"Caleb Roehrig is a writer and television producer originally from Ann Arbor, Michigan. Having also lived in Chicago, Los Angeles, and Helsinki, Finland, he has a chronic case of wanderlust, and can recommend the best sights to see on a shoestring budget in over thirty countries.
A former actor, Roehrig has experience on both sides of the camera, with a résumé that includes appearances on film and TV—as well as seven years in the stranger-than-fiction salt mines of reality television.
In the name of earning a paycheck, he has: hung around a frozen cornfield in his underwear, partied with an actual rock-star, chatted with a scandal-plagued politician, and been menaced by a disgruntled ostrich." (taken from Caleb's website)
When did you first realize you wanted to be a writer?
"I pretty much always wanted to be a writer--even before I knew how to write--because I was so fascinated by the art of storytelling. As a little kid, I'd sit in my mom's lap and dictate made-up fairytales and things to her; she'd write them down, I'd draw pictures to go along with them, and we'd staple all the pages together to create little "books." So this is quite literally the fulfillment of a lifelong dream!"
What was the most difficult aspect of writing Last Seen Leaving?
"Last Seen Leaving is not the first novel-length manuscript I've written, but it's the first one in which the main character struggles with certain self-acceptance issues that are very personal to me; plumbing my feelings on this particular subject, and really laying bare some of the emotional turmoil that I experienced when dealing with it all, was a challenge."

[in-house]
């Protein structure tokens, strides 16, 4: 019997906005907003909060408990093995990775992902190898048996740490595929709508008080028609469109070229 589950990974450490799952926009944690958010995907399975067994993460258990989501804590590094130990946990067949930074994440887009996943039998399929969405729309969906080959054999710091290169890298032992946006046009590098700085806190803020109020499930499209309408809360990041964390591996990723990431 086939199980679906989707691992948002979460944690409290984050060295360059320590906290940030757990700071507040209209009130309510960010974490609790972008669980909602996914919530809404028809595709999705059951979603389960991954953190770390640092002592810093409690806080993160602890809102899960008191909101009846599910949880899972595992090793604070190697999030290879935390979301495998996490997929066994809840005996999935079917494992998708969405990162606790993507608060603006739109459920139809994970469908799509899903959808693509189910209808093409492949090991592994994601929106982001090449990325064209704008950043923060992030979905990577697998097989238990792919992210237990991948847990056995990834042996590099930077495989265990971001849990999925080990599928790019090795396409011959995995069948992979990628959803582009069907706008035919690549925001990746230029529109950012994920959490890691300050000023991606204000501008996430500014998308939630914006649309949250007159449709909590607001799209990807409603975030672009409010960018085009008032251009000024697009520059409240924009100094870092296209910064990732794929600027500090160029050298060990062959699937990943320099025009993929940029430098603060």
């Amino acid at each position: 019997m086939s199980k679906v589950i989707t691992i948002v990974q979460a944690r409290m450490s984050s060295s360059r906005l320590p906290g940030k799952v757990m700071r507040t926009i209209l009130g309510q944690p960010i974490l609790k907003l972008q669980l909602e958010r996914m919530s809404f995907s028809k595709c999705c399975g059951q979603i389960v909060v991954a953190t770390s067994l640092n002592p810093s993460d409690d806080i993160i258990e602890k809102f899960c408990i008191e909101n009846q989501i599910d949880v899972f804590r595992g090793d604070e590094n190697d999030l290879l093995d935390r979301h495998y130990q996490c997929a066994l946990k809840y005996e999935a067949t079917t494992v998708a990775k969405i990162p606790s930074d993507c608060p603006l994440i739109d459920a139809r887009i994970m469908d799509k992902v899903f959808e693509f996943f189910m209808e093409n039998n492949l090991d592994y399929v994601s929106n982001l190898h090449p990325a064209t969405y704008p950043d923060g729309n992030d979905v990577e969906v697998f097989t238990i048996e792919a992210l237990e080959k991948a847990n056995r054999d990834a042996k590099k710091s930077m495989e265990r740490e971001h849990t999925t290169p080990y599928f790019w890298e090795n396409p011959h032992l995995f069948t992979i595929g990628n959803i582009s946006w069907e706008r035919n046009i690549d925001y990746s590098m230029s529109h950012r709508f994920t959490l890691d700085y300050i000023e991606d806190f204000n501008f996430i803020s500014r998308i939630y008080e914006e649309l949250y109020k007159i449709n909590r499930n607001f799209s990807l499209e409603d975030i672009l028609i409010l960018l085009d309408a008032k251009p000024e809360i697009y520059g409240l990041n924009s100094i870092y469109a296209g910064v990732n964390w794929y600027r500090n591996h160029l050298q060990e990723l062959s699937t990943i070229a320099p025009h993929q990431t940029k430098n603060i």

Who is your favorite character that you've created? Why?
"January, the girl who goes missing, is probably my favorite character from Last Seen Leaving, because (in my opinion!) she is probably the novel's most complex figure. It gives nothing away to reveal that she disappears before the book begins, and so, as a result, the reader mostly gets to know her through flashbacks and stories told about her by third parties; since not all of these parties like her, not all of the perspectives are flattering. It was a challenge, building a character that can be relatable without also needing to be "likeable" all the time--but characters like that are my favorite kind to read, so it was gratifying to try my hand at it."
If you could pair a song with your novel, what song would you pick?
"This is actually really hard! There was a song I listened to A LOT while writing LSL, and I would pick it in a heartbeat...except that the title sounds an awful lot like a spoiler, and I don't want readers to think I'm giving anything away. So I'll go with "It's Not" by Aimee Mann. It's such a great, moody ballad about the paralysis of self-doubt and the curse of false friends, and I think it reflects a lot of the emotions both January and Flynn (LSL's main character) experience at one time or another over the course of the book."
What authors do you think have influenced your writing style the most?
"I'm going to keep this list at ten names, which still feels too short, but: Sue Grafton, Raymond Chandler, Sara Paretsky, Megan Abbott, Ross MacDonald, David Levithan, Armistead Maupin, Robert B. Parker, Lois Duncan, and Gillian Flynn are all personal heroes of mine. There are way more, but that's plenty for now!"
What book are you currently reading in your spare time?
"I just finished TINY PRETTY THINGS by Sona Charaipotra and Dhonielle Clayton, and it was amazing. Dark and suspenseful and thrilling, but also touching and complicated and fun...it's great."
Flynn's girlfriend has disappeared. How can he uncover her secrets without revealing his own?
Flynn's girlfriend, January, is missing. The cops are asking questions he can't answer, and her friends are telling stories that don't add up. All eyes are on Flynn—as January's boyfriend, he must know something.
But Flynn has a secret of his own. And as he struggles to uncover the truth about January's disappearance, he must also face the truth about himself. (taken from goodreads.com)